A boy triumphs over his abusive environment in this raw and gripping story from National Book Award finalist Chris Lynch.
Davey’s had to grow up fast in order to get away—away from his beautiful mother, who loves him but can’t take care of him; away from his charismatic but reckless father, who loves him too, but can’t commit; and away from the people who look at him strangely because he’s not like them. The only constant in his life has been his sister, Joanne. She’s fed him, protected him, and taken care of him ever since she was seven and he was two.
Now Jo, still a teenager, has a baby herself, and it’s Davey’s turn to take care of someone, to offer love like he’s never known before.
National Book Award finalist Chris Lynch “describes in unflinching detail a squalid, urban scene” in this “meticulously crafted” novel with “evocative and lyrical prose” (Publishers Weekly).
Gypsy Davey TWO TOO MANY My sister Joanne has a baby and sometimes after school I go over there and I help her with it and she lets me have a glass of wine and then I start to think of things.
Things like that I’m really good with babies even though I’m only twelve and I can think of no reason why I should be after all good with babies since I don’t have any of my own but I sure would like to. Better than my sister is with her own baby that’s for sure though I don’t actually mean to be mean because she’s nice to me some of the time and it’s hard for her and I fully understand that. She’s only seventeen herself but her old man she calls him is thirty which is why there’s always a glass of wine around although from what I can see the old man himself ain’t. Around that is.
Sometimes my sister goes out right away when I come over and comes back hours later when me and the baby Dennis are asleep. She says that Dennis is crazy because he’s loud and he’s active and he doesn’t listen but then he stops still and stares for almost ever and he makes a lot of sounds that are nothing at all like words and he moves funny sometimes more like a praying mantis than like a big baby boy and that all this is why little Dennis and me get along so good is what she says because we’re both screwed she says. And that’s why she has to leave sometimes.
But I don’t see the problem so much to be honest and I tell my sister so. She says I can’t see it because I’m a retard myself is what she says when she’s not feeling so nice or just that Davey you don’t understand things very well is what she says when she’s better.
But I can do things. I can change Dennis’s diaper when he needs it, and I know when he needs it. I even like it doing the changing doing the feeding like it when my sister leaves us alone because I like being the one in charge for a change. I am really responsible and I don’t think my sister changes Dennis often enough because of what I see sometimes on his little bum. Like boils. I can’t tell my sister something like that because I told her once told her after she came home from a long long time when she was out of the house. And she said how dare you to me and she hit me slapped me real hard. Then she stared at me and thought about it and just said how dare you again and hit me real hard on the same part of my face again even though I’m bigger than she is by a lot. But I couldn’t do nothing about it of course because I couldn’t. Except cry. I could cry and I did just with the water part and no sound coming out of me. And I turned so little Dennis couldn’t see because he looks up to me admires me and he’s real curious and kept stretching his neck to try to see me. So now I just wipe the cream on him all the time and I blow lightly on the red parts of his bottom to cool him because it looks hot.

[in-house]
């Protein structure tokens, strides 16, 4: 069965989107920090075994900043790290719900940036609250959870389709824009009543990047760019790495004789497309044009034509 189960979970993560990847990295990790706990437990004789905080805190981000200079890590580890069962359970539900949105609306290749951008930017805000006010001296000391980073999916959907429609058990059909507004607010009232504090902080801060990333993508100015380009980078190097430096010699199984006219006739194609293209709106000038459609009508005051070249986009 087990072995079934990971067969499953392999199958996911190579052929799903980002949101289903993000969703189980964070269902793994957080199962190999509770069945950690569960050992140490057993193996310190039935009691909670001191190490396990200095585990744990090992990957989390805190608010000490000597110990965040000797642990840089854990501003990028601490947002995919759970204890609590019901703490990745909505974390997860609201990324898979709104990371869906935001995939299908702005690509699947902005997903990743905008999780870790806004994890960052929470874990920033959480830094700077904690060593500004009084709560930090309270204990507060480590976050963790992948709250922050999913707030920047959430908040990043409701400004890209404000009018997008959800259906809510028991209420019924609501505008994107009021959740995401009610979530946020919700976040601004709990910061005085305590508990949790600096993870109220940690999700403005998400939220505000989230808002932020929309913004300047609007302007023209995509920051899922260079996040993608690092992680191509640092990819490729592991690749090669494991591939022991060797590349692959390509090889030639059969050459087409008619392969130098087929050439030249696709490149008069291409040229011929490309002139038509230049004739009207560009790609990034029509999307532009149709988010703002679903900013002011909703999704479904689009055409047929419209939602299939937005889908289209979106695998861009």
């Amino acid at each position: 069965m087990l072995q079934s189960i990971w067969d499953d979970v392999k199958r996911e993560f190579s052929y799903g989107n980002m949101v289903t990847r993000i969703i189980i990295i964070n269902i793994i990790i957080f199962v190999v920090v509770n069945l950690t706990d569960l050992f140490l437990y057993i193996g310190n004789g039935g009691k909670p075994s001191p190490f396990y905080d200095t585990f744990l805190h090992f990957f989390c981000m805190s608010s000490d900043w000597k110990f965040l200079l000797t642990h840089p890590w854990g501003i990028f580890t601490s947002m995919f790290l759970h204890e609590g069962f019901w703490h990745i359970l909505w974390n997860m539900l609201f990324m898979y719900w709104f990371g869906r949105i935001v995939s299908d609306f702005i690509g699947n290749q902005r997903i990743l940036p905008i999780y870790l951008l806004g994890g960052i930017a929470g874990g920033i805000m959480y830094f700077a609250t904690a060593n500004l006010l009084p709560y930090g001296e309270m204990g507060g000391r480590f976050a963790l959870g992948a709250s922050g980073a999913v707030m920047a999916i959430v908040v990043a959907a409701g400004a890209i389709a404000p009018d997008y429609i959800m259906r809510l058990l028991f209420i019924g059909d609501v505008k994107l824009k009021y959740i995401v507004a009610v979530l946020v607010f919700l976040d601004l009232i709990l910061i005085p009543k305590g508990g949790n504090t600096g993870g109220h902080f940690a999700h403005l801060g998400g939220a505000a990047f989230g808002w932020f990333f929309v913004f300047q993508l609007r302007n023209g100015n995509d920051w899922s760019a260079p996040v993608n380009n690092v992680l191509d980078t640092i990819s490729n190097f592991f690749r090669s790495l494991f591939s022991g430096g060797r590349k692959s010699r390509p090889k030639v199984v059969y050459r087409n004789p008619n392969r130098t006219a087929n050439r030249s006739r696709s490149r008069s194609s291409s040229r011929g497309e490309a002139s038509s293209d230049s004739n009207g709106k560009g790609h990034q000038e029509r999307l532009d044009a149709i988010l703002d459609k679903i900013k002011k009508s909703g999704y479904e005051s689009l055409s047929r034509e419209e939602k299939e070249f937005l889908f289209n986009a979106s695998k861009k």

My sister says so what to all this because she did it all for me when I was little like our brother Gary who doesn’t live around here anymore did for her because she says Mom had two kids too many than she could handle. And so I owe somebody.
Chris Lynch is the Printz Honor Award–winning author of several highly acclaimed young adult novels, including Printz Honor Book Freewill, Iceman, Gypsy Davy, and Shadow Boxer—all ALA Best Books for Young Adults—as well as Killing Time in Crystal City, Little Blue Lies, Pieces, Kill Switch, Angry Young Man, and Inexcusable, which was a National Book Award finalist and the recipient of six starred reviews. He holds an MA from the writing program at Emerson College. He teaches in the Creative Writing MFA program at Lesley University. He lives in Boston and in Scotland.
"Lynch describes in unflinching detail a squalid, urban scene...meticulously crafted, its prose evocative and lyrical and almost excruciating to read."
– Publishers Weekly
"The characters are well drawn and elicit readers' concern. The dialogue crackles with realism including sporadic profanities. But the masterful prose is often overwhelmed by the brutal reality and the gloomy hopelessness of Davey's situation...In terms of literary quality, this work is outstanding. The book would inspire serious discussions in English classes, and, particularly with the guidance of a good teacher, will give worthwhile insights into parenting and family issues."